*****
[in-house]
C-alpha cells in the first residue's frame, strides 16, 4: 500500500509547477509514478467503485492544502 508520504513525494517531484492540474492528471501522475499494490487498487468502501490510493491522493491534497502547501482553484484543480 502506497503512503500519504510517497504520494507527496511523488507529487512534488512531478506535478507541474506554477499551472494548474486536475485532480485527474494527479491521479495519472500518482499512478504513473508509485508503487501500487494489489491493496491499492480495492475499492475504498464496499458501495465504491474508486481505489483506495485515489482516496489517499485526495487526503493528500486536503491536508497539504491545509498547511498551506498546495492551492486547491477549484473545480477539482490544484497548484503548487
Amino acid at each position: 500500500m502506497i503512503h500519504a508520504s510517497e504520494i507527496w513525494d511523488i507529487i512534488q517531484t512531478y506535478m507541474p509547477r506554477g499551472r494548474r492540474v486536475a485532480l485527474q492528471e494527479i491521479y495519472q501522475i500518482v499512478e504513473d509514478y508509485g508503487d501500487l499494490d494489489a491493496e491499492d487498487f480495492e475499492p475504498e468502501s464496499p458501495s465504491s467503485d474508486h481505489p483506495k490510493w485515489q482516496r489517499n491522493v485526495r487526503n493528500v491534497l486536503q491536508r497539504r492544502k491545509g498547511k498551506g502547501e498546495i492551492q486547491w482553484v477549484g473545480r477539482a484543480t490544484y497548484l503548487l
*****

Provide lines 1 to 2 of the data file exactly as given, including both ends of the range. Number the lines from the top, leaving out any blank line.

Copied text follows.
[in-house]
C-alpha cells in the first residue's frame, strides 16, 4: 500500500509547477509514478467503485492544502 508520504513525494517531484492540474492528471501522475499494490487498487468502501490510493491522493491534497502547501482553484484543480 502506497503512503500519504510517497504520494507527496511523488507529487512534488512531478506535478507541474506554477499551472494548474486536475485532480485527474494527479491521479495519472500518482499512478504513473508509485508503487501500487494489489491493496491499492480495492475499492475504498464496499458501495465504491474508486481505489483506495485515489482516496489517499485526495487526503493528500486536503491536508497539504491545509498547511498551506498546495492551492486547491477549484473545480477539482490544484497548484503548487